Minnesota Power plans 33-turbine wind farm in North DakotaElectricity produced by the wind farm will be transmitted directly to Duluth to help power as many as 33,000 homes.
Minnesota Power says it will purchase 33 giant wind turbines for a new wind farm in North Dakota that will produce electricity specifically for the Duluth market.
The company announced today that it will purchase Siemens wind turbines designed to generate 2.3 megawatts of power each in proper conditions. The Duluth-based utility is currently seeking regulatory approvals to install the turbines as part of its Bison I Wind development near Center, N.D. Minnesota Power aims to put up 16 of the turbines next year and the remaining 17 in 2011.
To get a sense of scale, consider the wing span of these machines. The rotor of each turbine boasts a 332-foot diameter — longer than a football field. The rotors will be mounted atop 262-foot tall towers.
When the $180 million project is completed in 2011, Bison I is expected to generate 300,000 megawatt-hours annually at full capacity. That’s enough electricity to power about 33,000 homes. That juice will be transported back to Minnesota Power’s customers in Minnesota via a direct current transmission line stretching from the Square Butte Substation in Center, N.D., to the Arrowhead Substation in Duluth.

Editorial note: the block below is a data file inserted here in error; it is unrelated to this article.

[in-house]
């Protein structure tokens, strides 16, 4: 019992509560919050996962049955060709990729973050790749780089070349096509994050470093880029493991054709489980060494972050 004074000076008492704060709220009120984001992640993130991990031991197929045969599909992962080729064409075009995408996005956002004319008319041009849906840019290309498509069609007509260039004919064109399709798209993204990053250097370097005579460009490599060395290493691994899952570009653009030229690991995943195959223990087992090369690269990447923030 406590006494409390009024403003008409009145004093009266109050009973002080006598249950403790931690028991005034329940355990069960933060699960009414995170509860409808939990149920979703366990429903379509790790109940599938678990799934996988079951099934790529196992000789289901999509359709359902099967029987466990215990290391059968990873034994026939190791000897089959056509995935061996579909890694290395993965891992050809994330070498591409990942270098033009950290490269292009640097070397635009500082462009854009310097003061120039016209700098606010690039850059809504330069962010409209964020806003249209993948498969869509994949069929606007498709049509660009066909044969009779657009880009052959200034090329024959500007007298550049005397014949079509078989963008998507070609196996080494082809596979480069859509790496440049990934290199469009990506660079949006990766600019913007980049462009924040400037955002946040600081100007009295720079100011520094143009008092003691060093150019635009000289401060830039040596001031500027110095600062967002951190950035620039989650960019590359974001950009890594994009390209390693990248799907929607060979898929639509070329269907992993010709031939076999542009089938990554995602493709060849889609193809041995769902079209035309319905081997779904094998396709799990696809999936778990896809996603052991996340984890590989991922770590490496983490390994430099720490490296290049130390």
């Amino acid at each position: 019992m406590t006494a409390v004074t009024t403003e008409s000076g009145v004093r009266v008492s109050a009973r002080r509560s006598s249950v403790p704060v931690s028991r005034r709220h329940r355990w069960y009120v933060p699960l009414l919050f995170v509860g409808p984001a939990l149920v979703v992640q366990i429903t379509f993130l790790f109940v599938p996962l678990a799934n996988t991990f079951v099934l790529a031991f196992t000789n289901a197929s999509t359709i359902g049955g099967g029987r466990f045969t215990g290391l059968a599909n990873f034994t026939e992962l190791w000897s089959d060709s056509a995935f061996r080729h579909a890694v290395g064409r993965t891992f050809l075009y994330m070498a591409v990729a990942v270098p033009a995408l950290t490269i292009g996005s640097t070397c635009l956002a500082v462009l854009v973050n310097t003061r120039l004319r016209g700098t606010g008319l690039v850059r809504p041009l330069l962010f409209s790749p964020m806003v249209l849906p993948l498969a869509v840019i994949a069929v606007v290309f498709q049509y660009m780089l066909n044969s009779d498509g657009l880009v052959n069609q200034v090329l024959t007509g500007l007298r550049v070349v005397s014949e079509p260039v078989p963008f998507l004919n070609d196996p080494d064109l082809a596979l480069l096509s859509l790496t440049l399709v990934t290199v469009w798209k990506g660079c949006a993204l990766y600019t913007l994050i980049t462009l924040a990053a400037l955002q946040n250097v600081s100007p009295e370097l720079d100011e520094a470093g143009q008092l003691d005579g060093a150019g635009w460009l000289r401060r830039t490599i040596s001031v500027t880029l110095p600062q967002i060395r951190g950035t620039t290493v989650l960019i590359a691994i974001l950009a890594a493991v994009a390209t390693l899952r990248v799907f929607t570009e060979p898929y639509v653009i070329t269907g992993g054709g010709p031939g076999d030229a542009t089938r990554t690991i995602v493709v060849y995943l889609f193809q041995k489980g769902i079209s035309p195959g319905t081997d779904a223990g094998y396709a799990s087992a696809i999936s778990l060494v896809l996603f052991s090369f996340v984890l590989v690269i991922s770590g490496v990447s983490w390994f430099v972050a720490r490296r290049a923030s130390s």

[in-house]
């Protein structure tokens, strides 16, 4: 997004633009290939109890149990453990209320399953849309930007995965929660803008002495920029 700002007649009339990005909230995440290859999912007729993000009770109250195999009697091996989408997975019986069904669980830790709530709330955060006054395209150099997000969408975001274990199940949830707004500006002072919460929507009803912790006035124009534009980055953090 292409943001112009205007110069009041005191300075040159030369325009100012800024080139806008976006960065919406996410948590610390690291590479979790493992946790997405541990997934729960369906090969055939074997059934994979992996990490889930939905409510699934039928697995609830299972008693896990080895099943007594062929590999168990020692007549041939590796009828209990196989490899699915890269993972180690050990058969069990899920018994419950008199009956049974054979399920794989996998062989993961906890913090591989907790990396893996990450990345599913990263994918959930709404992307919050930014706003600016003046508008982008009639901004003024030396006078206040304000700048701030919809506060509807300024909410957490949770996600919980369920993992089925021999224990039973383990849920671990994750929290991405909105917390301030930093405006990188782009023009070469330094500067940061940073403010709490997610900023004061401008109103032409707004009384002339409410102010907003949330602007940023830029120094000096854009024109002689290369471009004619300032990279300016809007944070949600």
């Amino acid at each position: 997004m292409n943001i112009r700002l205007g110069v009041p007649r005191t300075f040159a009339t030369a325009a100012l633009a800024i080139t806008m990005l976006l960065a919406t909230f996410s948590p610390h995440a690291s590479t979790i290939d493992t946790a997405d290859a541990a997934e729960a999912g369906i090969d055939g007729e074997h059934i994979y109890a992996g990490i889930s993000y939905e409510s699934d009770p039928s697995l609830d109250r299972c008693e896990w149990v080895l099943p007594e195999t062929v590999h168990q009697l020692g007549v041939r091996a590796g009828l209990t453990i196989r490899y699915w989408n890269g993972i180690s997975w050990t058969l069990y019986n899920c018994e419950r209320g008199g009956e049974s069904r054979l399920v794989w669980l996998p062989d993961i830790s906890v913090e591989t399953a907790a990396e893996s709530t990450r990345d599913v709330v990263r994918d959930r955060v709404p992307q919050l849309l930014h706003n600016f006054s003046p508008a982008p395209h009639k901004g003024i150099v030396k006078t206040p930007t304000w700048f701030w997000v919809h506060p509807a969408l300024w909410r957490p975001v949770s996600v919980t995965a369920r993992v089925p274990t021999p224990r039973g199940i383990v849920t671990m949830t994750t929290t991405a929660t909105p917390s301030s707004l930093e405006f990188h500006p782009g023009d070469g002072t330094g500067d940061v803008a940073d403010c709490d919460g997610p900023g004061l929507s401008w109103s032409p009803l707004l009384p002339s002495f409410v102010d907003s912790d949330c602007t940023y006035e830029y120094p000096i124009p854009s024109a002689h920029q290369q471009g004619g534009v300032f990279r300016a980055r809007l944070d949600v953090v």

“We are pleased to see critical pieces of our long-range plan to expand wind development in North Dakota coming together,” said Don Shippar, Allete chairman, president and CEO. “This project plays a significant role in our ability to meet Minnesota’s 25 percent by 2025 renewable energy mandate in a timely and cost-effective manner that makes sense for our customers.”